Sunrise on Mt Sinai and a visit to St Katherine’s monastery were, for us, going to be a highlight and a chance to tick off one of the destinations on our wish list. However, since the fall of Mubarak in Egypt’s Arab Spring, the Sinai has become increasingly lawless, and trouble in the area, in the form of kidnapping of tourists, meant that this time around, it was not meant to be.
Disappointment, though, can sometimes be rewarded with something wonderful and unexpected…
So it was, we had an early start to make the journey across the Sinai Desert towards the Jordanian border. Sadly we would be leaving new friends as Will and Sophie headed off in search of surfing adventures in Morocco and Lakshmi headed home from the scorching Egyptian heat to chilly Tasmania.
As is the way, new faces replace those that are gone and a whole new set of names need to be learnt as we were joined by another group, who’d opted to do the luxury version of our tour..ie Nile cruise rather than felucca. We had an eight to twelve hour journey in which to accomplish this.
The journey across the Sinai can be difficult in the current social climate – due to the security concerns of bedouin attacks, many roads are closed. Those that remain open often have several military checkpoints and travel between them can require escorts. This means waiting at checkpoints til the escorts are in a position to…well, escort! And this could be hours. Providence must have decided that missing Mt Sinai and St Katherine’s was enough and we got lucky on all accounts. Not only could we travel freely from checkpoint to checkpoint, without waiting on an escort, but we could take the shorter route across the Sinai, knocking over two hours off the trip. And there wasn’t a Bedouin in sight!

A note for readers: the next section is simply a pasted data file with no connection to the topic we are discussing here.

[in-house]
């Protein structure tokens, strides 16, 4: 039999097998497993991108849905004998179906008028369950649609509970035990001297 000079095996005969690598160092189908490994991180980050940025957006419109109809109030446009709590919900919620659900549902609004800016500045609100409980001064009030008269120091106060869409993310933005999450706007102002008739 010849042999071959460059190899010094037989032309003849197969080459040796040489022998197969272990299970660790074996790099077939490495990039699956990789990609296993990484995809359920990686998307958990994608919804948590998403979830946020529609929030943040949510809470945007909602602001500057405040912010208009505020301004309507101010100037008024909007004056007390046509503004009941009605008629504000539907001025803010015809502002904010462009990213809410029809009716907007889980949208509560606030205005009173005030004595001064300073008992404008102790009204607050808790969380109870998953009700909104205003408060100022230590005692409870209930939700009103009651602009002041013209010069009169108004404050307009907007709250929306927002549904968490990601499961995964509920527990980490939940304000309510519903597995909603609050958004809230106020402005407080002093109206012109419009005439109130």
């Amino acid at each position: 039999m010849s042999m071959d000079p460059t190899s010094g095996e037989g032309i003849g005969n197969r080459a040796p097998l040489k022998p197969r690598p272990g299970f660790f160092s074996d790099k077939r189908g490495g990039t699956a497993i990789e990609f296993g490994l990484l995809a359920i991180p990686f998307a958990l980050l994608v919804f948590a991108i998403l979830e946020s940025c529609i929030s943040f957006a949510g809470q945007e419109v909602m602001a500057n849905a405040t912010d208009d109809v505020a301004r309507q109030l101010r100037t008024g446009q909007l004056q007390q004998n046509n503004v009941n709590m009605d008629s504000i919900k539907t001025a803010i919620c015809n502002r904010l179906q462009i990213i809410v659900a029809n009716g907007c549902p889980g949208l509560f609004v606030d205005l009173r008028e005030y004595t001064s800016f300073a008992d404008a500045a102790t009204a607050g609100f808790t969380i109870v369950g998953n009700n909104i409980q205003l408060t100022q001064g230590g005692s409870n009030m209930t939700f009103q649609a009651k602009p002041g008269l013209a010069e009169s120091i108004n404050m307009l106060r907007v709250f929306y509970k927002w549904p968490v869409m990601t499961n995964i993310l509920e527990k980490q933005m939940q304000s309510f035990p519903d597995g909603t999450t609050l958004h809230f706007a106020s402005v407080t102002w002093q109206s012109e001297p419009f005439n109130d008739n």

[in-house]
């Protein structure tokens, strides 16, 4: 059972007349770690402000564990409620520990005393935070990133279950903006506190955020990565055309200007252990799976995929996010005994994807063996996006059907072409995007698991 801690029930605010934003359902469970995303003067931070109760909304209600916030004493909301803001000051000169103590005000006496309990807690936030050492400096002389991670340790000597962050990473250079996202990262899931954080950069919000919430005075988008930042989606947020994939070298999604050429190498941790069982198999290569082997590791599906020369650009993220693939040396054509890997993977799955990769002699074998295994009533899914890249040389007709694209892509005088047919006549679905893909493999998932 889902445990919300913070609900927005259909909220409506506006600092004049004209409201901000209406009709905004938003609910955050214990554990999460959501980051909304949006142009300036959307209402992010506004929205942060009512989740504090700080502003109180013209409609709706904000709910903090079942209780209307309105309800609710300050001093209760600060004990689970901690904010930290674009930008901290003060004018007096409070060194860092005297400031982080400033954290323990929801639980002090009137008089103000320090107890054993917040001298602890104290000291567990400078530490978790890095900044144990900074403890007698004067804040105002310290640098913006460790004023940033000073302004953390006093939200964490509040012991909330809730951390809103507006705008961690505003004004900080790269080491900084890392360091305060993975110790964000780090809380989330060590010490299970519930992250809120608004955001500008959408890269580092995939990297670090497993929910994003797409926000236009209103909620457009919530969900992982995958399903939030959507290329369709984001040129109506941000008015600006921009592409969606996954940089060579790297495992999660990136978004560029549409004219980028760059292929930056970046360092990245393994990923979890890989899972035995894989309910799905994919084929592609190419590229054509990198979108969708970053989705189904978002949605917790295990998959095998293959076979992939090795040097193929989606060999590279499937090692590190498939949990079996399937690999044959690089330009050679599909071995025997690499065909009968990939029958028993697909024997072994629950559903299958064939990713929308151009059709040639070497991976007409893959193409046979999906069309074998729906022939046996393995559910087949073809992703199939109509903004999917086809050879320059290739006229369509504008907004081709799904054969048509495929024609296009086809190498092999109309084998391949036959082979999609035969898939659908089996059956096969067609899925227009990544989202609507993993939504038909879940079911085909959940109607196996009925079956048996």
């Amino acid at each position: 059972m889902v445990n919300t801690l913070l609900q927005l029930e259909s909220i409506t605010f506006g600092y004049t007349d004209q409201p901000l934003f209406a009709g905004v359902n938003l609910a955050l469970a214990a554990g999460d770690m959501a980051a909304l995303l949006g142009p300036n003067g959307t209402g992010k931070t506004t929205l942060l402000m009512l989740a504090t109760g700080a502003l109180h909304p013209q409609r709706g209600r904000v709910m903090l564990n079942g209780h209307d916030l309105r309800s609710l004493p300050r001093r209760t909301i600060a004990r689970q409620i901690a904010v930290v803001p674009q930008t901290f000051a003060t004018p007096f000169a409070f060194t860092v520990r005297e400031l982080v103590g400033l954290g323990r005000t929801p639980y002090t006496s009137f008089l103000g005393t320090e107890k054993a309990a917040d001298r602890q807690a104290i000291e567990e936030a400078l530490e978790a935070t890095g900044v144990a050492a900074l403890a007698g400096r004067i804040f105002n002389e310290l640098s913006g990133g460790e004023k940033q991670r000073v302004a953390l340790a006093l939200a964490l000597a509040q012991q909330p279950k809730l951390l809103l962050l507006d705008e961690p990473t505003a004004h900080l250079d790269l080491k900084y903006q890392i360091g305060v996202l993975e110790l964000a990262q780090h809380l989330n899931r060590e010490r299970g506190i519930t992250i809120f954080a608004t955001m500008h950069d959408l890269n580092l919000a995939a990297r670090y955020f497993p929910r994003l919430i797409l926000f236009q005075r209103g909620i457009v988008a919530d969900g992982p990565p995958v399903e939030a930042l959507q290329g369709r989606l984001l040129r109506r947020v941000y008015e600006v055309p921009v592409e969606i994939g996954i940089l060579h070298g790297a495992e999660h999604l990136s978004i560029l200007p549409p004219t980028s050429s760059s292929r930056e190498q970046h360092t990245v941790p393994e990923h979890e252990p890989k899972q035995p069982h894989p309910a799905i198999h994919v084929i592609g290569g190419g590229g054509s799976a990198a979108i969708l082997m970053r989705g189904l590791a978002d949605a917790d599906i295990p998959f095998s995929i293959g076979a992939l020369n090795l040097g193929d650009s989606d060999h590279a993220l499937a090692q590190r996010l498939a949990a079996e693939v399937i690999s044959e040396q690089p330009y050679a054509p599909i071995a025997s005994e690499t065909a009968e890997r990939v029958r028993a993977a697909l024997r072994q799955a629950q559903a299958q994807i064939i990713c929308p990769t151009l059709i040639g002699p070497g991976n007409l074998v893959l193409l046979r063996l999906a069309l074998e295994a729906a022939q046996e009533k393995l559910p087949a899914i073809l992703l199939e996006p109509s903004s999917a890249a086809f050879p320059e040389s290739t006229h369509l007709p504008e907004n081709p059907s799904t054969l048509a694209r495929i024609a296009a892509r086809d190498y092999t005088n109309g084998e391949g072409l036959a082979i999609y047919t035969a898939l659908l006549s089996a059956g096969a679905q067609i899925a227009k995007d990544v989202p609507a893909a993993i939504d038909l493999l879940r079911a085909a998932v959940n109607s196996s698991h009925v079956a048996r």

The drive across the Sinai, for the most part is bleak and desolate. A desert – one that is heavily militarised, due mainly to the Suez Canal, and also in part because of the shared border with Israel.
Ahmed tells us the Suez Canal is the main source of income for Egypt an thus control over the waterway is a sensitive issue for Egyptians. Along the banks of the Canal and around the Suez tunnel (the tunnel connecting Africa and Asia), armed soldiers keep a watchful eye.
But for hours, outside of a glimpse of military personnel and hardware, there is only more rock and more sand.
Closer towards Nuweiba and the Red Sea, the flat landscape is finally given relief – broken up by spectacular gorges and rocky mountains.
Without a stop at St Katherine’s we had an extra night, which would instead be spent in Dahab, on the shores of the Red Sea. And with the shorter road trip from Cairo we made it into the coastal resort town with plenty of time for a snorkling trip! Another item on the wish list, one which Scott was resigned to not completing this time round, due to scheduling. One door closes…another opens.
Snorkling in the Red Sea, is a must, even if, like me, you’re terrorised by the thought of swimming over cavernous blue holes, getting up close and personal with all manner of underwater creatures and know that breathing with your head underwater is just plain unnatural!
There are so many possible places to snorkel, and for the more adventurous, dive, around the Red Sea. Blue Hole just north of Dahab, was our destination. Naturally – because we’ve established I’m a snorkling coward and the Blue Hole is nicknamed “Diver’s Cemetary” and has earned the reputation of being the worlds deadliest dive site. It’s a submarine sinkhole surrounded by a 900m wall of coral with an underwater archway leading out to the Red Sea.
A 30 minute crazy jeep ride across a dirt “road” gets us from our hotel to the dive site, which is thankfully accessible from the shore. That’s something at least, jumping off a boat into the middle of an ocean conjures up thoughts of the movie Open Water!
Cafes line the shore and you can hire scuba or snorkling equipment from any of them. And most of them do a mean fresh juice mocktail as well. We were headed well towards summer, having had mostly days of 30 plus and occasionally 40 degree heat. Regardless, the water of Blue Hole was chilling and without a wet suit about 60 minutes was the maximum anyone could take. But the coral and marine life were amazing even close to shore around the edges of the hole.
The sun was shining, the water was filled with people gentling floating face down, peering into the underwater world below them…..and no one was thinking of a missed monastery visit….